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Dear Workforce How Do You Accrue Vacation Time?

Accrual is typically done semi-annually or quarterly, although recently some companies are moving to monthly accruals as information systems allow efficient tracking on a more frequent basis.
March 7, 2001
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Related Topics: Benefit Design and Communication, Policies and Procedures, Dear Workforce
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QDearWorkforce:
 
    I need some advice on a good way to track vacation time for salaried employees.Our current policy gives a salaried employee 10 days peryear of vacation time for rest and relaxation. We currently do not have aprocess by which track how many days an employee has earned. Is there amethod we should be using?
    Right now we give our employees the option of taking days during their yearwhenever they want, but what happens when an employee leaves before his year isfinished?
-Stacey Bailey, HR director, Tampa, Florida
ADear Stacey:
    Companies handle this in a number of different ways, but an increasingly greaternumber of companies are reviewing their policies as turnover in the currentlabor market increases. By accruingvacation days, companies can calculate amounts to withhold for paid vacationtaken but not accrued when an employee terminates employment.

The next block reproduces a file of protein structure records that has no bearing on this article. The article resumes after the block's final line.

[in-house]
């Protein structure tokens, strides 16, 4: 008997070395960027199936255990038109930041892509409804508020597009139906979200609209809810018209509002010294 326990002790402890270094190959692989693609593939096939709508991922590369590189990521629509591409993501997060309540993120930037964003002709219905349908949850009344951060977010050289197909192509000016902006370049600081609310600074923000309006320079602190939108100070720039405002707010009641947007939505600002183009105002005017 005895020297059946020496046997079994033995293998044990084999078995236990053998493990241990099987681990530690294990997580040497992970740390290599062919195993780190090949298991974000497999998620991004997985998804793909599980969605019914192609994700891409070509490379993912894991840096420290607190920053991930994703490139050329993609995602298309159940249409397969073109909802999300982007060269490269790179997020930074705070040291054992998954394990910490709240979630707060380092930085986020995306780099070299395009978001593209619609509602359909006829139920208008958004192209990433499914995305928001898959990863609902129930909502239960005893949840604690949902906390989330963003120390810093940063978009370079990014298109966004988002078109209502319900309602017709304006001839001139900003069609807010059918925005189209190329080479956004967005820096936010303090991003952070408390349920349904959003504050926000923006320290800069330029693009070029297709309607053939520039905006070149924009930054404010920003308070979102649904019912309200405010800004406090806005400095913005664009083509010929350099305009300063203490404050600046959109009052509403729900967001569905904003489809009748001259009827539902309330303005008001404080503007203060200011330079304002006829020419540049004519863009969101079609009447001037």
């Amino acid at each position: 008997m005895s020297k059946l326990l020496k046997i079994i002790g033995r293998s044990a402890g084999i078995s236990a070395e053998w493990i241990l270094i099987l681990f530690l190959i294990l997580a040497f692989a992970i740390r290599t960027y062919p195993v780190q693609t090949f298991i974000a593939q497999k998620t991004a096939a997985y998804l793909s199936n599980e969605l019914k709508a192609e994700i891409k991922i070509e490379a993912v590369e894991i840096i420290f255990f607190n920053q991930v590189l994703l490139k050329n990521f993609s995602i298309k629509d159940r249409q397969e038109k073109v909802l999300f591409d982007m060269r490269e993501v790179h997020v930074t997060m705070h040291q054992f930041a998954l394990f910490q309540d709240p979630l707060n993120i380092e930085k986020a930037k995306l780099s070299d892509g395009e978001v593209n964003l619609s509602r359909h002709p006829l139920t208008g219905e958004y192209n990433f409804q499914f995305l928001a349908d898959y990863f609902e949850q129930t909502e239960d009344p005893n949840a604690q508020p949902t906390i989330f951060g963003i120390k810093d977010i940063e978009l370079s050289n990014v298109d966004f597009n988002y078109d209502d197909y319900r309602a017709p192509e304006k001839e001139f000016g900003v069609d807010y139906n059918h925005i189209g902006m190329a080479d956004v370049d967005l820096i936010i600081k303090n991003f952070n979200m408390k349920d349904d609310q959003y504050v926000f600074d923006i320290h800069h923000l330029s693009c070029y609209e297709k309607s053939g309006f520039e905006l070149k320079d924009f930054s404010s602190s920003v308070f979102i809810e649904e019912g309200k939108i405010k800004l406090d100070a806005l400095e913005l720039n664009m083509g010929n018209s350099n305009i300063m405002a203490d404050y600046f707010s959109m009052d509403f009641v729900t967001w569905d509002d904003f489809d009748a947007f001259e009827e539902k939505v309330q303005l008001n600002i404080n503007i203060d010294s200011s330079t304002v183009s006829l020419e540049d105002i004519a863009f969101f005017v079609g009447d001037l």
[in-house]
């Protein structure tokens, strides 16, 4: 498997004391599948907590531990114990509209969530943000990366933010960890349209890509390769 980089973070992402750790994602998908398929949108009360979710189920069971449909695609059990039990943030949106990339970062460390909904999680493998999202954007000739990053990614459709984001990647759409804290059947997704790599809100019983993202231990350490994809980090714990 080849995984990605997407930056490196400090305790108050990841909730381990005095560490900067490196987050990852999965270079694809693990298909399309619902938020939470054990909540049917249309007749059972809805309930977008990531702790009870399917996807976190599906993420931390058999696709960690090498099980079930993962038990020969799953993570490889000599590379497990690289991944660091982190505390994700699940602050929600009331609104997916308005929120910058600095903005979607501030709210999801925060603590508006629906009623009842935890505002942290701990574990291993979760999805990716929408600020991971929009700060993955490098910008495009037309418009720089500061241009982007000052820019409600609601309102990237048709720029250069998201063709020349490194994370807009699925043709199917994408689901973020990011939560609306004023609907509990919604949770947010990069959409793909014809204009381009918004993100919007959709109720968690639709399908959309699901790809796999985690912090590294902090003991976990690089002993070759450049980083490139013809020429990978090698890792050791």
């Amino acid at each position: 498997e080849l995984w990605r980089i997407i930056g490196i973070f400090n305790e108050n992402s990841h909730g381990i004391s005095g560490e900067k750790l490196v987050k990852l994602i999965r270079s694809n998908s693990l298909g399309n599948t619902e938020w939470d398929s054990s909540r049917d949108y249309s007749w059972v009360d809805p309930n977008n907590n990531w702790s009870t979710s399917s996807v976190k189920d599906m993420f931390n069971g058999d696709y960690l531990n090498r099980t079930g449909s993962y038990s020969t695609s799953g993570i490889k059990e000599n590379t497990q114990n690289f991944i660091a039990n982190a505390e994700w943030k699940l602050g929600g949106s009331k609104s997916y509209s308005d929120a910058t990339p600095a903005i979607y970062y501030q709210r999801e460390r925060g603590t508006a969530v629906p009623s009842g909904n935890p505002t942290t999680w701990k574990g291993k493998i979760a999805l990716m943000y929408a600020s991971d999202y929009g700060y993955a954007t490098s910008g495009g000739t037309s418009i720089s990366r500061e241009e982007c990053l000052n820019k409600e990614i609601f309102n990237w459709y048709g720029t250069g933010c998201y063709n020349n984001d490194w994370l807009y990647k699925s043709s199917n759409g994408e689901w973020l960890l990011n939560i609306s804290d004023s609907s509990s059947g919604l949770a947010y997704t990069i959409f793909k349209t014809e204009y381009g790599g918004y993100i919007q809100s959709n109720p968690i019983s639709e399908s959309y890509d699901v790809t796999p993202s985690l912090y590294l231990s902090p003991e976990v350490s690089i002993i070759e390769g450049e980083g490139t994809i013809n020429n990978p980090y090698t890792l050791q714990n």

Accrual is typically done semi-annually or quarterly, although recently somecompanies are moving to monthly accruals as information systems allow efficienttracking on a more frequent basis. Monthly accruals allow new hire employees to"earn" vacation more quickly, rather than requiring six months ofservice or more before any vacation days are available, which assists inaddressing competitive recruiting issues.
    Another consideration in establishing a vacation tracking process is whether totrack based on anniversary date for all employees, or to use a calendar orfiscal year, with pro-rated amounts for midyear hires. The latter becomes morecommon as the number of employees in the organization increases because it easesadministration.
    Once you have established the method for accrual, be sure to document theprocess in employee handbooks, manager communications and recruiting materials.

SOURCE:Melissa Meller, senior consultant, Human Resource Innovations Practice, TheSegal Company, mmeller@segalco.com.
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 The information contained in this article is intended to provide useful information on the topic covered, but should not be construed as legal advice or a legal opinion. Also remember that state laws may differ from the federal law.

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